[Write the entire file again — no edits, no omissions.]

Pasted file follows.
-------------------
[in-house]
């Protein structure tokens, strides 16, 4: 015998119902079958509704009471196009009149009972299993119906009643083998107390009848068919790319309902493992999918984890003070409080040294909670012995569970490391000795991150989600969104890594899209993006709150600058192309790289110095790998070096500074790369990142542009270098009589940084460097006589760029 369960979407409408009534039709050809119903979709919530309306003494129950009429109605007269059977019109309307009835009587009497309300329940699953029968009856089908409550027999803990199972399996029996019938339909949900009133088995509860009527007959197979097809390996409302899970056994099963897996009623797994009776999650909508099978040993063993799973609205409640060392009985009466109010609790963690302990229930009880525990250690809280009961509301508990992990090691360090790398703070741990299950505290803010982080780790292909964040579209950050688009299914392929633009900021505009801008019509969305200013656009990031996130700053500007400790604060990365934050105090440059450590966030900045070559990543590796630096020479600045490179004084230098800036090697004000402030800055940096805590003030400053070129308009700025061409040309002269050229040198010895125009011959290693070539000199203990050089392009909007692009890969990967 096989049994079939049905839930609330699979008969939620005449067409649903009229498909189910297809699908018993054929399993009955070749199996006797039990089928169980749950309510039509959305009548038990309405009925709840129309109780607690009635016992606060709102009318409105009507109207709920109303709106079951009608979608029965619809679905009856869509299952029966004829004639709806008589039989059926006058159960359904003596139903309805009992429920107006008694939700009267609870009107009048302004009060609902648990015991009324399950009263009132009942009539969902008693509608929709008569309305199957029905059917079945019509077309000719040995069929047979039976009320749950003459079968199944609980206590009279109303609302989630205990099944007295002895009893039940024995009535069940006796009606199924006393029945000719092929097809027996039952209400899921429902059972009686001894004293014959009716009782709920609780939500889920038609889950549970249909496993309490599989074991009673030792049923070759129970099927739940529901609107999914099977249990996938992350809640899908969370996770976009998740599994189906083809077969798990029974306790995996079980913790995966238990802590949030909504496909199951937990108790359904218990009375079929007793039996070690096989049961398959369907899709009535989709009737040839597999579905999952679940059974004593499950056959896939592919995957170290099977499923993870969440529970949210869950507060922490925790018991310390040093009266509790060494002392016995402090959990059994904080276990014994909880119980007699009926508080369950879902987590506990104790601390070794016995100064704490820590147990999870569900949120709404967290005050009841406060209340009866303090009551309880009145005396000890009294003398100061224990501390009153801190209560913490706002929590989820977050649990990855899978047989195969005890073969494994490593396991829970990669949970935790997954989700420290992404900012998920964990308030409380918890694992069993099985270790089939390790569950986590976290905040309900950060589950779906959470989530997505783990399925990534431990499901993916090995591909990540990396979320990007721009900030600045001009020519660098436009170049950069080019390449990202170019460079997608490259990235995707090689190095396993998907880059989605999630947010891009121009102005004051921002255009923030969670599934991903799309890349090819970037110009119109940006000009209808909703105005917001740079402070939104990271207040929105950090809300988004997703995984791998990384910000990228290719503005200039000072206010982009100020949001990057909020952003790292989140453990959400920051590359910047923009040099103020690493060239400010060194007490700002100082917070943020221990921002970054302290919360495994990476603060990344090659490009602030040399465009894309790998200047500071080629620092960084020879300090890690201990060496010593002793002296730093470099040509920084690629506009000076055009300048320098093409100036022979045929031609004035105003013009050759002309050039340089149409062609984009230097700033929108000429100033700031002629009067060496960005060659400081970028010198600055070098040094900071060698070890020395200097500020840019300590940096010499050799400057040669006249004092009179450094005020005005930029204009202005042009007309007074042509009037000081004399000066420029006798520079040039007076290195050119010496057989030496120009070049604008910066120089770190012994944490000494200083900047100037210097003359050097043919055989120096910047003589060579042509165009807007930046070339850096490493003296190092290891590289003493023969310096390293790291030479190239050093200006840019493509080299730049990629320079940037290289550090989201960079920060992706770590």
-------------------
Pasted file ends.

[in-house]
């Protein structure tokens, strides 16, 4: 015998119902079958509704009471196009009149009972299993119906009643083998107390009848068919790319309902493992999918984890003070409080040294909670012995569970490391000795991150989600969104890594899209993006709150600058192309790289110095790998070096500074790369990142542009270098009589940084460097006589760029 369960979407409408009534039709050809119903979709919530309306003494129950009429109605007269059977019109309307009835009587009497309300329940699953029968009856089908409550027999803990199972399996029996019938339909949900009133088995509860009527007959197979097809390996409302899970056994099963897996009623797994009776999650909508099978040993063993799973609205409640060392009985009466109010609790963690302990229930009880525990250690809280009961509301508990992990090691360090790398703070741990299950505290803010982080780790292909964040579209950050688009299914392929633009900021505009801008019509969305200013656009990031996130700053500007400790604060990365934050105090440059450590966030900045070559990543590796630096020479600045490179004084230098800036090697004000402030800055940096805590003030400053070129308009700025061409040309002269050229040198010895125009011959290693070539000199203990050089392009909007692009890969990967 096989049994079939049905839930609330699979008969939620005449067409649903009229498909189910297809699908018993054929399993009955070749199996006797039990089928169980749950309510039509959305009548038990309405009925709840129309109780607690009635016992606060709102009318409105009507109207709920109303709106079951009608979608029965619809679905009856869509299952029966004829004639709806008589039989059926006058159960359904003596139903309805009992429920107006008694939700009267609870009107009048302004009060609902648990015991009324399950009263009132009942009539969902008693509608929709008569309305199957029905059917079945019509077309000719040995069929047979039976009320749950003459079968199944609980206590009279109303609302989630205990099944007295002895009893039940024995009535069940006796009606199924006393029945000719092929097809027996039952209400899921429902059972009686001894004293014959009716009782709920609780939500889920038609889950549970249909496993309490599989074991009673030792049923070759129970099927739940529901609107999914099977249990996938992350809640899908969370996770976009998740599994189906083809077969798990029974306790995996079980913790995966238990802590949030909504496909199951937990108790359904218990009375079929007793039996070690096989049961398959369907899709009535989709009737040839597999579905999952679940059974004593499950056959896939592919995957170290099977499923993870969440529970949210869950507060922490925790018991310390040093009266509790060494002392016995402090959990059994904080276990014994909880119980007699009926508080369950879902987590506990104790601390070794016995100064704490820590147990999870569900949120709404967290005050009841406060209340009866303090009551309880009145005396000890009294003398100061224990501390009153801190209560913490706002929590989820977050649990990855899978047989195969005890073969494994490593396991829970990669949970935790997954989700420290992404900012998920964990308030409380918890694992069993099985270790089939390790569950986590976290905040309900950060589950779906959470989530997505783990399925990534431990499901993916090995591909990540990396979320990007721009900030600045001009020519660098436009170049950069080019390449990202170019460079997608490259990235995707090689190095396993998907880059989605999630947010891009121009102005004051921002255009923030969670599934991903799309890349090819970037110009119109940006000009209808909703105005917001740079402070939104990271207040929105950090809300988004997703995984791998990384910000990228290719503005200039000072206010982009100020949001990057909020952003790292989140453990959400920051590359910047923009040099103020690493060239400010060194007490700002100082917070943020221990921002970054302290919360495994990476603060990344090659490009602030040399465009894309790998200047500071080629620092960084020879300090890690201990060496010593002793002296730093470099040509920084690629506009000076055009300048320098093409100036022979045929031609004035105003013009050759002309050039340089149409062609984009230097700033929108000429100033700031002629009067060496960005060659400081970028010198600055070098040094900071060698070890020395200097500020840019300590940096010499050799400057040669006249004092009179450094005020005005930029204009202005042009007309007074042509009037000081004399000066420029006798520079040039007076290195050119010496057989030496120009070049604008910066120089770190012994944490000494200083900047100037210097003359050097043919055989120096910047003589060579042509165009807007930046070339850096490493003296190092290891590289003493023969310096390293790291030479190239050093200006840019493509080299730049990629320079940037290289550090989201960079920060992706770590």